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Can we detect the gravitational waves produced by alien ships ?

By T.K. Randall
December 19, 2022 · Comment icon 78 comments

Detecting distant alien vessels might actually be possible. Image Credit: CC BY-SA 3.0 Alorin
A team of physicists has put forward the idea of using the LIGO observatory to look for gravitational waves from alien spaceships.
Originally proposed by Albert Einstein as a consequence of his General Theory of Relativity, gravitational waves are ripples in the fabric of space-time that carry energy across the universe.

After years of struggling to pick up direct evidence of the phenomenon, a team of researchers at the Advanced Laser Interferometer Gravitational-Wave Observatory (LIGO) finally succeeded in detecting gravitational waves for the first time back in February 2016.

So impressive was this feat that the team behind the breakthrough, Rainer Weiss, Barry Barish and Kip Thorne, earned themselves a Nobel Prize in physics the following year.

Fast-forward to the present day and now a different team of physicists has published a new paper suggesting that LIGO's ability to detect gravitational waves could potentially enable us to pick up indications of alien vessels in deep space.
That said, for this to work the ship would have to be truly massive - perhaps the size of Jupiter - as well as moving very quickly and relatively close to us (within 326,000 light-years).

But what if our closest neighboring extraterrestrial civilization happens to be using warp drive or something similarly exotic to propel its ships through the interstellar void ?

According to the paper, such a propulsion system should (in theory, at least) produce gravitational waves as well.

In summary, then, if a warp-enabled Death Star ever ventures inside our galactic neighborhood, there's a small chance that we might be able to pick it up...

Source: | Comments (78)

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Recent comments on this story
Comment icon #69 Posted by Hammerclaw 12 months ago
Who said visiting? There could be a vast fleet of world-ships, a mobile civilization, camped out in our Oort Cloud, mining resources. In the long term, stars are dangerous and truly advanced civilizations, tens of millions of years old, might choose to not be wed to any star. Wild biomes like Earth's could be considered biohazards and avoided.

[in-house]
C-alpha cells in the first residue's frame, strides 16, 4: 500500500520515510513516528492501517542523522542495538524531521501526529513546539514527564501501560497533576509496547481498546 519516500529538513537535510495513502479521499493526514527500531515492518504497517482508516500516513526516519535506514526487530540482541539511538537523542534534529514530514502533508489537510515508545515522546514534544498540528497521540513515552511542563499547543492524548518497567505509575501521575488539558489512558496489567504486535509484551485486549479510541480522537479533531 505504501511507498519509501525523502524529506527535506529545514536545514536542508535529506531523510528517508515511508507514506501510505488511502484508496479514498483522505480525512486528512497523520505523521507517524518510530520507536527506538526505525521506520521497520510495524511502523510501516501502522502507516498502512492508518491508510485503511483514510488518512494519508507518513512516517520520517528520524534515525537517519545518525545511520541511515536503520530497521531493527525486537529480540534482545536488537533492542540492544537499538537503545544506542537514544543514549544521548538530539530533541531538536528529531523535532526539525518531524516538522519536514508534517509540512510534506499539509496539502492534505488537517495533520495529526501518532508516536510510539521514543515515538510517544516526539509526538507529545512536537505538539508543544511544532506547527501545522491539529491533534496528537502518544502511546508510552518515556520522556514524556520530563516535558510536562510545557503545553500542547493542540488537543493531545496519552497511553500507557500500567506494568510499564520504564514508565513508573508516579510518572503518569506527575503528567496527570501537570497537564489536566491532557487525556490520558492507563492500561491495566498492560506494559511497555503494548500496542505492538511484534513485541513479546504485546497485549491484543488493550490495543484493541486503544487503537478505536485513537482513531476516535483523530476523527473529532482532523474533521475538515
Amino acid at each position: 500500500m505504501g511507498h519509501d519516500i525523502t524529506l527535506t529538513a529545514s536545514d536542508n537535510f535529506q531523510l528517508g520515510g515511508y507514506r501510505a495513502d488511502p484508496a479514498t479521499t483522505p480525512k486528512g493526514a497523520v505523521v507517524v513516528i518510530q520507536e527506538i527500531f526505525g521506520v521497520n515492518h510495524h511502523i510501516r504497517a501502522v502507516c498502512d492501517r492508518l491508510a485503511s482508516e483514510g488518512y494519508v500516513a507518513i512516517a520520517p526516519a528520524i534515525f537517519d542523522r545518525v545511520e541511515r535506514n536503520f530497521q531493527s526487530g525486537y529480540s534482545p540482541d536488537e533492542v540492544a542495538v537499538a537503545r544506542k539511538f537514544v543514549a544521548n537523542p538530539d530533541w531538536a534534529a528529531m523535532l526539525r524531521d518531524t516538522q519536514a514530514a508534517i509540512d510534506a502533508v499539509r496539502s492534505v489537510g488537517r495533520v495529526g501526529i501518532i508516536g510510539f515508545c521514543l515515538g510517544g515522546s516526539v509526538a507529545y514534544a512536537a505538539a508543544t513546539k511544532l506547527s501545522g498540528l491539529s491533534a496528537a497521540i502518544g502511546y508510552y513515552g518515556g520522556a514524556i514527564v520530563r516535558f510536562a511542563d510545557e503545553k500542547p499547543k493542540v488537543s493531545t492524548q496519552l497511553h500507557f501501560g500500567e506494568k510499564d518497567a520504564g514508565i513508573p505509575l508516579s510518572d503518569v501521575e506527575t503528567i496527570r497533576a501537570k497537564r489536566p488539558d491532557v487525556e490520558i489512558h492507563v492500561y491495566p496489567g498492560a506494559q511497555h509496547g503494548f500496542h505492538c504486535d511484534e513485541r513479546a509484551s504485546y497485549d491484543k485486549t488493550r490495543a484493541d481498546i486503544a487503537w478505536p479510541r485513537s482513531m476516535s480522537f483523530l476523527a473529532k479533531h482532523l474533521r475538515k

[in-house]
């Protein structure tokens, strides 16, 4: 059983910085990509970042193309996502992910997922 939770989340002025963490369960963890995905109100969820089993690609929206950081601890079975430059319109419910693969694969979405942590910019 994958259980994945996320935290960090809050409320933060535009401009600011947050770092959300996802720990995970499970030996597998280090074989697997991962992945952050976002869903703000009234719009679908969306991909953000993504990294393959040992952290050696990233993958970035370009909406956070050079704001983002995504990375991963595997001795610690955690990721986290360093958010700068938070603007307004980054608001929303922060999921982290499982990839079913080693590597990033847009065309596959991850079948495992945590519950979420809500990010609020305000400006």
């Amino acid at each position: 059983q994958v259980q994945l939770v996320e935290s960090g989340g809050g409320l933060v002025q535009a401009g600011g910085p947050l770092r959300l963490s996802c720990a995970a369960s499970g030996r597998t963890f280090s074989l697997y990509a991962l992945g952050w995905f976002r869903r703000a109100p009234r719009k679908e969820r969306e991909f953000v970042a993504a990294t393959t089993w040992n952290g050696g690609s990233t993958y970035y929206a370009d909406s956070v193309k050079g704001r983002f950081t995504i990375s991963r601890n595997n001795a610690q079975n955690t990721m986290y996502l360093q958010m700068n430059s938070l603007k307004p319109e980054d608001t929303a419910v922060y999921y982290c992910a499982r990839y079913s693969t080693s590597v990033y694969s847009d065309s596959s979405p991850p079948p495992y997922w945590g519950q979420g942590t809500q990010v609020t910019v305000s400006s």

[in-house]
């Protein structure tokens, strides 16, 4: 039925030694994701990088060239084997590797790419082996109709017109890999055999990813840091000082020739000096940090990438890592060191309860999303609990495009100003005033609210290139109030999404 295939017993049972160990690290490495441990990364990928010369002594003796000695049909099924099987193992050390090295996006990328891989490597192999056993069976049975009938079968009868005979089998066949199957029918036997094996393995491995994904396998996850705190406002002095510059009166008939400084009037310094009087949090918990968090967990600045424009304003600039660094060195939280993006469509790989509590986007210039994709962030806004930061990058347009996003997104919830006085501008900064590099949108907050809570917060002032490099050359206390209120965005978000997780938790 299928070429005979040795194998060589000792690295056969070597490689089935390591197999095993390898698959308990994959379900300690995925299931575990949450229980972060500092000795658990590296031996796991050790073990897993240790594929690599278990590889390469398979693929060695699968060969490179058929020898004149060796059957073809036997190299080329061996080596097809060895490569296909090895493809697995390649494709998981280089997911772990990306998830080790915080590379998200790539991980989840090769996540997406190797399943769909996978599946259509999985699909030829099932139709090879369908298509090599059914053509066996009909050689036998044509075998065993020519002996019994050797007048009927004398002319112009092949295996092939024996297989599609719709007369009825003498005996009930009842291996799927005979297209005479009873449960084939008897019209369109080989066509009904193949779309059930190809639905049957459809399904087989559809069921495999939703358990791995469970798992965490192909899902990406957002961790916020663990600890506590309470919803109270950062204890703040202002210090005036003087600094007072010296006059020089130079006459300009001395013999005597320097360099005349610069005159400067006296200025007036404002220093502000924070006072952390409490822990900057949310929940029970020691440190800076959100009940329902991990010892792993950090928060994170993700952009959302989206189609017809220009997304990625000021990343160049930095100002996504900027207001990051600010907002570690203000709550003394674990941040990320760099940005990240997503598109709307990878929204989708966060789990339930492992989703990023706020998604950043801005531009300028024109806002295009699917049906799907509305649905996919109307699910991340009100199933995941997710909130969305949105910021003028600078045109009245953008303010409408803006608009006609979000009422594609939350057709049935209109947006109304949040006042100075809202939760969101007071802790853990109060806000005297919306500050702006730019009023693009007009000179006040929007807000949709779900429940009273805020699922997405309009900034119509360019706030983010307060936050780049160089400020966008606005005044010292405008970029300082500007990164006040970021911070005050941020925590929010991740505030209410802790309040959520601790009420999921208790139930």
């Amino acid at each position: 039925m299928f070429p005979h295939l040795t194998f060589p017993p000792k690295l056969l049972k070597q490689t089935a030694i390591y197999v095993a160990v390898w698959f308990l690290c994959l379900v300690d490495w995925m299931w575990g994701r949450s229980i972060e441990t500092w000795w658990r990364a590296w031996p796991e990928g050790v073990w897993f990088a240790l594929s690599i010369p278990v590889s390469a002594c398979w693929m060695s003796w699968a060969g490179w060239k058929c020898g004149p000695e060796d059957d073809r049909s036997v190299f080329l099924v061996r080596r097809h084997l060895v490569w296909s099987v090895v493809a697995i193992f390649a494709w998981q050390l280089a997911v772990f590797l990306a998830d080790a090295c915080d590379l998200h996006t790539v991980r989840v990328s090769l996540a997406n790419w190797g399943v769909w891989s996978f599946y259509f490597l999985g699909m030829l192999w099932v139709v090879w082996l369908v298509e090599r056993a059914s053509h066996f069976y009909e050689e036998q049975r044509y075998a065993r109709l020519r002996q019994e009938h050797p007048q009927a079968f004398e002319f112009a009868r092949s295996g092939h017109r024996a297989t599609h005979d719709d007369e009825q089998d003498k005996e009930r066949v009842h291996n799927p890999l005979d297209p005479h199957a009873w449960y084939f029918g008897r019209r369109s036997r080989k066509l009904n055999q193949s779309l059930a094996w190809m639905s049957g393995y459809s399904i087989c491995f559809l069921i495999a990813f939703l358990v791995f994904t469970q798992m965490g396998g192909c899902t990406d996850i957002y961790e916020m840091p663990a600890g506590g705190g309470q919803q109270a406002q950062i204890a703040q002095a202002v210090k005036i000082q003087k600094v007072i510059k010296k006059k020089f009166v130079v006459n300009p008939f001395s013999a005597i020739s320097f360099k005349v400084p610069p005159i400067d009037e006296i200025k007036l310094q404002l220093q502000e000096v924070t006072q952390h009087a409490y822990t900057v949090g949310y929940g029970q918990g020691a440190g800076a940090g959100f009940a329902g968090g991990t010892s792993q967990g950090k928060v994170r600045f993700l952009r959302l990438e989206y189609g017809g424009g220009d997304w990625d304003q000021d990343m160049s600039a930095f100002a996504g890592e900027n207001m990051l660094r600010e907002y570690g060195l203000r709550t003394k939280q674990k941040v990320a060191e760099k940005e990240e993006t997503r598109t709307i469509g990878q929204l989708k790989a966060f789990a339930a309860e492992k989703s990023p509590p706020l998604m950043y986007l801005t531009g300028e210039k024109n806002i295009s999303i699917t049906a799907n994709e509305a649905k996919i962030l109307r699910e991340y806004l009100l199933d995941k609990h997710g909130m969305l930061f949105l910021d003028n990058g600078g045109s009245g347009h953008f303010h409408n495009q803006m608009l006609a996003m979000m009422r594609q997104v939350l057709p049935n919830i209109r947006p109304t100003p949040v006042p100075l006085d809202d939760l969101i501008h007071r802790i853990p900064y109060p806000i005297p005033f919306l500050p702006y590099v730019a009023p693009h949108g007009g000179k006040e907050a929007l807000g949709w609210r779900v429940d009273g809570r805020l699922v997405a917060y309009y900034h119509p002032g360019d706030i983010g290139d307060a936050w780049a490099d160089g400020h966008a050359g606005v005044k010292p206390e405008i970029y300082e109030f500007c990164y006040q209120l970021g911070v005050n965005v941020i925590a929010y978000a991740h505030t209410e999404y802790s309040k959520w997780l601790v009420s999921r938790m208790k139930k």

Comment icon #70 Posted by Grim Reaper 6 12 months ago
Thanks for your thoughts, they are very refreshing!
Comment icon #71 Posted by lightly 11 months ago
I’ve been thinking about the idea that the universe is expanding at Every Point…(everywhere)… isn’t that the same as saying the universe exists/expands at One point?   So,  ‘everywhere’ is One point. ?       Yes, it is saying the exact same thing.  So, never mind. …  no, really,  what do you all think of that idea?       And also ,if everywhere is one point , expansion must be equally outward…and…inward!?       
Comment icon #72 Posted by Ell 11 months ago
The universe does not expand.
Comment icon #73 Posted by lightly 11 months ago
I’ll bite.   So what is the reason so many scientists think it is expanding?  What’s really going on?
Comment icon #74 Posted by Ell 11 months ago
They are bound by paradigm. They cannot think out of the box. They have no clue.
Comment icon #75 Posted by Abramelin 11 months ago
These scientists are all obese, and are just 'projecting'.
Comment icon #76 Posted by joc 11 months ago
Thanks for saying that.  The idea of expansion has always bothered me.  Expanding into what?  If the universe is expanding then it means it has a boundary at some point and beyond that boundary is...what?  Certainly not the Universe...and if all that exists is the universe...then what is beyond the boundary of the  universe?  None of it makes any sense.   The only way expansion makes sense is in the context of the Big Bang.  Which, doesn't really make any sense either.  From a single point all that is came to be?  The only way that makes sense is the eruption of an Black Hole that s... [More]
Comment icon #77 Posted by Ell 11 months ago
It does have a boundary. Its boundary is everywhere, Indeed, on the other side of the boundary is not-the-universe, or one might say the other part of reality, or one might say the other part of God. There is communication across the boundary: unidirectional spiritual communication one way; unidirectional accidental opportunities, if possible, the other way.   A perpetuum mobile. The Moebius loop is a perpetuum mobile. The universe might be comparable to a Moebius loop, I imagine.
Comment icon #78 Posted by lightly 11 months ago
        That’s another fairly popular idea… to me, it is no more understandable than any other. Möbius strip           More images Deion In mathematics, a Möbius strip, Möbius band, or Möbius loop is a surface that can be formed by attaching the ends of a strip of paper together with a half-twist. Wikipedia Dimensions: two-dimensional

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